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Life Health > Life Insurance

Some Insurers Want To Reopen Triple-X Model

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Insurers and regulators are debating whether to reopen the Triple-X model life insurance reserve regulation.[@@]

Supporters of opening up the model include 3 large mutual insurers, but the majority of life insurance company representatives who spoke about the subject here at the recent fall meeting of the National Association of Insurance Commissioners, Kansas City, Mo., opposed the idea of revisiting the model.

The insurers that want to reopen the model are Guardian Life Insurance Company of America, New York; New York Life Insurance Company, New York; and Northwestern Mutual Life Insurance Company, Milwaukee. The companies that want to reopen the model say some companies are gaming the system. But 10 other life insurers signed a letter opposing the idea of reopening the model.

The NAIC adopted the Triple-X model, officially known as Actuarial Guideline 38, the Application of the Valuation of Life Insurance Policies, in March 1999, to ensure proper reserving for level premium term and universal life products. The authors of the March 1999 revision wanted to regulate use of the shadow accounts in UL policies that kept policies in force and in effect provided long-term guarantees without companies setting aside the reserves that normally would be required for such extended guarantees.

New York regulator Bill Carmello has developed one of the 3 major revision proposals. His proposal describes several products as being on regulators’ radar. One example is a policy with a 10-year level premium rate followed by increased guaranteed premiums for an additional 20 years. The issuing company could not increase premiums after year 10 unless a specific event occurred.

Some reactions at the NAIC meeting to calls for revising Triple X:

- Mike Batte, a New Mexico regulator: Batte said any gaming of the Triple X system is a compliance problem, and he says the current guidance already lets states adopt aggressive enforcement practices.

- John Hartnedy, a regulator from Arkansas: Hartnedy argued against revisiting the model. “We don’t need another law or regulation that possibly limits what companies can do,” Hartnedy said. He suggested that in this case, the NAIC ought to emulate the regulatory approach used in the current C-3, Phase II project, which relies more on actuarial judgment and modeling than on formulas.

- Michael Streck, vice president and actuary in charge at Principal Life Insurance Company, Des Moines, Iowa: “Actuarial Guideline 38 stands by itself,” Streck said. “What is really needed is local supervision and a gathering of facts. There is no proof that a company has violated the letter or spirit of the law.” Streck added that the New York proposal focuses on reserving for lifetime guarantees when, in fact, 50% to 70% of consumers buy policies that are term to 65, 75 or 85 years of age.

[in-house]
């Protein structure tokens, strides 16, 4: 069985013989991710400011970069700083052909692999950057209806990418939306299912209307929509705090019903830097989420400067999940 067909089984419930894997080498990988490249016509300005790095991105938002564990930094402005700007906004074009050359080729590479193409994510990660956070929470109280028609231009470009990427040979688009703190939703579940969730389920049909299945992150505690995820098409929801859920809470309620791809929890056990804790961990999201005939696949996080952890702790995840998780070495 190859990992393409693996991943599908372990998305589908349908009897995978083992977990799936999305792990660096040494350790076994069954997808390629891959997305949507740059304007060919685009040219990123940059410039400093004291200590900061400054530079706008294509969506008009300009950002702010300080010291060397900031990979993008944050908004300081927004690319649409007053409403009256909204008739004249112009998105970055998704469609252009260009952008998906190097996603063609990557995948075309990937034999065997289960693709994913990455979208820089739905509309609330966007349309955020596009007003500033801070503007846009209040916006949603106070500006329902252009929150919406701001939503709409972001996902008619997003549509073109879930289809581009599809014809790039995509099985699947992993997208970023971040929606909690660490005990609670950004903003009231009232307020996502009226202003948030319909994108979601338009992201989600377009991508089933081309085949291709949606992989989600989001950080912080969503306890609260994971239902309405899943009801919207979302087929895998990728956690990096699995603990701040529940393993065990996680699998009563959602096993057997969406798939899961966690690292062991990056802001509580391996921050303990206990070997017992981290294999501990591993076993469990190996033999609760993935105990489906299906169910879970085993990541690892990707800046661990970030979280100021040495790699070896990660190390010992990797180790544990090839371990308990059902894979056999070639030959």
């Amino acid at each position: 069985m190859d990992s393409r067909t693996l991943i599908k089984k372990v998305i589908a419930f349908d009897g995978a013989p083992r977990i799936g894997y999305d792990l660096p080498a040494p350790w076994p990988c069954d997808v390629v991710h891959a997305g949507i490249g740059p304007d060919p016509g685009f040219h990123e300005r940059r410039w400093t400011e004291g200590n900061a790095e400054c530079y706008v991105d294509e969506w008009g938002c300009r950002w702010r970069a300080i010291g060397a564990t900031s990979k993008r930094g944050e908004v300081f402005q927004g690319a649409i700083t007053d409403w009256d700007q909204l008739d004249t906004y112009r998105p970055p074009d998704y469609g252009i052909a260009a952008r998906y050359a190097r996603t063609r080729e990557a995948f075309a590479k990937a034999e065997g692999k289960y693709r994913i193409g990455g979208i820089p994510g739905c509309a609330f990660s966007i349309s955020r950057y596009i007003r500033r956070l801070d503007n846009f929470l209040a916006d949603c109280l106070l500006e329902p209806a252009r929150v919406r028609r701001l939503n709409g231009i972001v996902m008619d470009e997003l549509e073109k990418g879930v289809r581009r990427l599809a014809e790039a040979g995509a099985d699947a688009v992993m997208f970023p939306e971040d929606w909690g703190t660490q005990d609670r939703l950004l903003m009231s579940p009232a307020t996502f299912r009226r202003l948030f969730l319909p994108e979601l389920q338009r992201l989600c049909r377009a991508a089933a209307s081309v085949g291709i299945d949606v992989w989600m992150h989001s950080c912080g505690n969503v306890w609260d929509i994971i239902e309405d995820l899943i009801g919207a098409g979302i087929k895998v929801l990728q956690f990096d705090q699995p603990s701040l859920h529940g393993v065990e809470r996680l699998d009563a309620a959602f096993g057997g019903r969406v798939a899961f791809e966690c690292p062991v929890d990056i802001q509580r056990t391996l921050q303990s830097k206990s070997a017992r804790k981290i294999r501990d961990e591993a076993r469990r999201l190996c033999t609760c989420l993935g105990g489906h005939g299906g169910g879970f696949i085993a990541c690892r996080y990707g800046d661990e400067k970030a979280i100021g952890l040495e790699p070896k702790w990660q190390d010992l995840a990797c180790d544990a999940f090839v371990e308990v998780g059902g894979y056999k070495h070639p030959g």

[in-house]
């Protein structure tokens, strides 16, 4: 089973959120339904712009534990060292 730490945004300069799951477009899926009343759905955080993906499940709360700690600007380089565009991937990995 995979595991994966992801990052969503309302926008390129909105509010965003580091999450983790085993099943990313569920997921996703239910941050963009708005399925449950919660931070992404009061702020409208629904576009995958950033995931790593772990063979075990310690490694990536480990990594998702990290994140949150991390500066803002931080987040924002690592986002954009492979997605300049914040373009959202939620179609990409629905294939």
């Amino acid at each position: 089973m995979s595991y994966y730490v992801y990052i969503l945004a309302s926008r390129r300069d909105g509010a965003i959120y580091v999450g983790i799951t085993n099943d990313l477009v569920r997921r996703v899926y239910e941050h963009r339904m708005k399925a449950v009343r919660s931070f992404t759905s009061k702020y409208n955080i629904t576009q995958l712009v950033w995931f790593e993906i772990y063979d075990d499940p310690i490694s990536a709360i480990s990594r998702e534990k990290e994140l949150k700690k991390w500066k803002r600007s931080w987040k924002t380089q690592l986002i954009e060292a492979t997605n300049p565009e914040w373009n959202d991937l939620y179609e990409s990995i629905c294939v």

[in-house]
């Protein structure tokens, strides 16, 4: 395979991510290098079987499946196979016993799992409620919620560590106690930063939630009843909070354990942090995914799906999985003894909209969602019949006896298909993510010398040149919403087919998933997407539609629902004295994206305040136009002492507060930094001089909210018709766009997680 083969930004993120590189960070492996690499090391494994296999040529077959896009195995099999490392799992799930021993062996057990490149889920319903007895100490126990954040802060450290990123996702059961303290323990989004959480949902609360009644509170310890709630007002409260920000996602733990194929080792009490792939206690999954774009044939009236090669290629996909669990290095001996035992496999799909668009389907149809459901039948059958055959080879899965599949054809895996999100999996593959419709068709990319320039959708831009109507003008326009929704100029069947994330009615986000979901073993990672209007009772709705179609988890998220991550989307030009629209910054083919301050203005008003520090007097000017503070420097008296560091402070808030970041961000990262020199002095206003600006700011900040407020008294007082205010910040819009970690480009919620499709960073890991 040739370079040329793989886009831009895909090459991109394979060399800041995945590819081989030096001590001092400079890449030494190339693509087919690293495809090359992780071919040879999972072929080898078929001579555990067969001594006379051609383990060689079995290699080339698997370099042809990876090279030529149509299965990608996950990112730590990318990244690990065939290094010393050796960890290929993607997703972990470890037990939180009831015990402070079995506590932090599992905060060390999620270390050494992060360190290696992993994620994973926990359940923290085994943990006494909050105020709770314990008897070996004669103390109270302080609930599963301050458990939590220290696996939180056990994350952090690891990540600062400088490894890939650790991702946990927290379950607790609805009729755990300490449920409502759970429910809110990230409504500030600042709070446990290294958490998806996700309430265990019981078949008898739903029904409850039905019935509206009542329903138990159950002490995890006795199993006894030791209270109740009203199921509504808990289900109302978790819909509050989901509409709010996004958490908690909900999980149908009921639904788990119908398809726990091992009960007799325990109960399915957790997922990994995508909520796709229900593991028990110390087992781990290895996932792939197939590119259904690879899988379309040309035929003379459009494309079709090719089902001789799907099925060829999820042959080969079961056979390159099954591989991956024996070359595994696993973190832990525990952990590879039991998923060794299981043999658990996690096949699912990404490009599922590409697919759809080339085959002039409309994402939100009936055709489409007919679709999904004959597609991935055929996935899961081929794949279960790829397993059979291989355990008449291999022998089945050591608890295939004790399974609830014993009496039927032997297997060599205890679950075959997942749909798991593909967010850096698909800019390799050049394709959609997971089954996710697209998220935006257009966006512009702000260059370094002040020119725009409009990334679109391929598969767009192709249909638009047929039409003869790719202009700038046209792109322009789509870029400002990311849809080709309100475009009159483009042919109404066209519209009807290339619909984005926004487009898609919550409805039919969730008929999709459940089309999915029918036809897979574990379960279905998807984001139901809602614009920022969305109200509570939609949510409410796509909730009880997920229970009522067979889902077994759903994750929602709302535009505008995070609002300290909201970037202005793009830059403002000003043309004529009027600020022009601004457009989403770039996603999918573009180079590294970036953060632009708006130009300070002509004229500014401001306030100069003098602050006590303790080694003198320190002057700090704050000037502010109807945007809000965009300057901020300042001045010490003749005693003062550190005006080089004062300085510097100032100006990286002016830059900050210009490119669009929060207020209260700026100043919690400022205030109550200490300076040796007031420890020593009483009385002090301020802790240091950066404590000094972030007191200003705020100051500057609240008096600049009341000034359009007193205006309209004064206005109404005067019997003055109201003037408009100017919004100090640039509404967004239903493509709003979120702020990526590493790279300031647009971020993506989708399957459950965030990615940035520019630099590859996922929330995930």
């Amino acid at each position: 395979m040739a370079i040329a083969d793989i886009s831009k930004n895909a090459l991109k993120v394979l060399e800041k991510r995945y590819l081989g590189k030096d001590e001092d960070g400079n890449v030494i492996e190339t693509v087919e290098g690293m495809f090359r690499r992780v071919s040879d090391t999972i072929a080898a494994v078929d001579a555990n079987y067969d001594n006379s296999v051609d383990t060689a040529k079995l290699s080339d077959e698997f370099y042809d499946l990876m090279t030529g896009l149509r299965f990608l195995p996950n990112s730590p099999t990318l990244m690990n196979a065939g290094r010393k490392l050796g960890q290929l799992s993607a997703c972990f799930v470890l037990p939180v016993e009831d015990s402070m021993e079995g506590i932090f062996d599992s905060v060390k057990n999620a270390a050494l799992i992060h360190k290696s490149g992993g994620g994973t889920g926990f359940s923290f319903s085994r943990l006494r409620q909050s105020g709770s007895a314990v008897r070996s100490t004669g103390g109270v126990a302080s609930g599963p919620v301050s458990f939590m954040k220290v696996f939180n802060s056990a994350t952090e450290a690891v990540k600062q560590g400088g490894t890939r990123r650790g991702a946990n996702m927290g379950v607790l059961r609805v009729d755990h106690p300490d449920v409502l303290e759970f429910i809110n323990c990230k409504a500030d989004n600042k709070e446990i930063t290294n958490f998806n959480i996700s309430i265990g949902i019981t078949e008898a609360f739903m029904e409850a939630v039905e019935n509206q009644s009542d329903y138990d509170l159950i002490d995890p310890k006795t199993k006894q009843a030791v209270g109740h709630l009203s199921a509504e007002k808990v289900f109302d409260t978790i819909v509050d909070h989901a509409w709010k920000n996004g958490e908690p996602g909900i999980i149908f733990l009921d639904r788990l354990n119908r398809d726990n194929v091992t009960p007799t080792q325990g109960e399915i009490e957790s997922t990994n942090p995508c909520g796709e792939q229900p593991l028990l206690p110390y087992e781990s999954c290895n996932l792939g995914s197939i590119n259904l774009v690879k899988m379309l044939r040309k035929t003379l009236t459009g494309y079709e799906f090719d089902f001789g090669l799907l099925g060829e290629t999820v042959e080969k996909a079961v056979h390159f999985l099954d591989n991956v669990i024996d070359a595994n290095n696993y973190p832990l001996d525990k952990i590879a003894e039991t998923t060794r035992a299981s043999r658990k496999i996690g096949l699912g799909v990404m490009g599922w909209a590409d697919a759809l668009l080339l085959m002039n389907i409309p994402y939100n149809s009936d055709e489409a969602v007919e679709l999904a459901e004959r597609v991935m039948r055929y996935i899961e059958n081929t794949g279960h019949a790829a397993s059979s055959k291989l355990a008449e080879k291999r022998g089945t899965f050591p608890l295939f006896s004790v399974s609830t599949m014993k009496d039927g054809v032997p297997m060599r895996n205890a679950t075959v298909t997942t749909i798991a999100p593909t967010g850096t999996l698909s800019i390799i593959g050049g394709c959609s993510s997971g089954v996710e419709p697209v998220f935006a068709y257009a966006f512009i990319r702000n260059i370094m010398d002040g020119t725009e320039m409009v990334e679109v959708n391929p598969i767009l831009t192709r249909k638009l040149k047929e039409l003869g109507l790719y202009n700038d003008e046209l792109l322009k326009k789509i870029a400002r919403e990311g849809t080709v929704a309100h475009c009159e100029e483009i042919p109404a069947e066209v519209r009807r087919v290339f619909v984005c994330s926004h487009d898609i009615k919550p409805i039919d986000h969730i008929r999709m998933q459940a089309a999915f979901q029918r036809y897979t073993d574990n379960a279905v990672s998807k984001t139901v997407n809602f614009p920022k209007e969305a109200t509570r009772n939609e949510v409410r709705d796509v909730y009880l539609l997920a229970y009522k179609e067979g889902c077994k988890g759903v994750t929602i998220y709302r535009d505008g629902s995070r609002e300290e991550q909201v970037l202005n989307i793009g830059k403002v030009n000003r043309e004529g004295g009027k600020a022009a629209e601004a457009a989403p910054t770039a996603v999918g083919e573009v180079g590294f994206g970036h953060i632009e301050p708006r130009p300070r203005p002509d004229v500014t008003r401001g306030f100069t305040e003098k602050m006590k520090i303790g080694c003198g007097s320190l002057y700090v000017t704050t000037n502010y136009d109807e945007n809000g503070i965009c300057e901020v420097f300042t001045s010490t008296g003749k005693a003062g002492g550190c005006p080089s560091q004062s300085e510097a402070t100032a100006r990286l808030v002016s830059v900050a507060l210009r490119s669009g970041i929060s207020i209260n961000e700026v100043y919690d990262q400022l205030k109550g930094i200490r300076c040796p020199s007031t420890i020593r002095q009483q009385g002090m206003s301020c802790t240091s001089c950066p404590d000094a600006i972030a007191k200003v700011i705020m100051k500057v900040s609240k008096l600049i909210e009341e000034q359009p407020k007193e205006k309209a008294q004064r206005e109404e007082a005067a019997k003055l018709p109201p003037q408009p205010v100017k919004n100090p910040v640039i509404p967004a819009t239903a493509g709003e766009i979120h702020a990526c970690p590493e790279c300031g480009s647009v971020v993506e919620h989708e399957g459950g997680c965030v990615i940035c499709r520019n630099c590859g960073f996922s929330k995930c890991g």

- Bill Koenig, a senior vice president and chief actuary with Northwestern Mutual: Koenig said the principle of Triple-X and AG 38 is that reserves should be the difference between the present value of future guaranteed benefits less the present value of future premiums needed to support those benefits. “This is an urgent matter,” he said. “It is important that companies are regulated on a uniform basis and not on a state-by-state basis.” If there is an economic reason why companies feel that reserve requirements are too high, they should address the reserve requirements rather than creating new products that circumvent current regulations, Koenig said.

- Jim Van Elsen of Van Elsen Consulting, Pella, Iowa: Even though Triple X is a “flawed regulation,” it still “works better than most things on the table,” Van Elsen said. He said reopening the model would not be healthy for companies. “The more time you spend defining what companies can’t do, the more they will find ways around it.”

- Kory Olsen, a life actuary with a unit of Allstate Corp., Northbrook, Ill.: Olsen said regulators should review a reserve approach based on attained-age level reserves. The approach, described in a letter by Olsen and Edward Robbins, would fund the secondary guarantee on a levelized basis, would offer consistent treatment of specified premiums and shadow account secondary guarantees, and would be “relatively easy to audit and doesn’t appear to have generated significant abuses,” Olsen and Robbins write.

- Dave Nave, co-chairman of the universal life working group at the American Academy of Actuaries, Washington: Nave said the working group is looking at the possibility of replacing the formulas used to calculate reserve requirements with stochastic models.

- William Schreiner, a life actuary with the American Council of Life Insurers, Washington: Schreiner warned that stochastically determined reserves are not deductible for tax purposes. He said the tax treatment of stochastically determined reserves is an issue that needs more attention.


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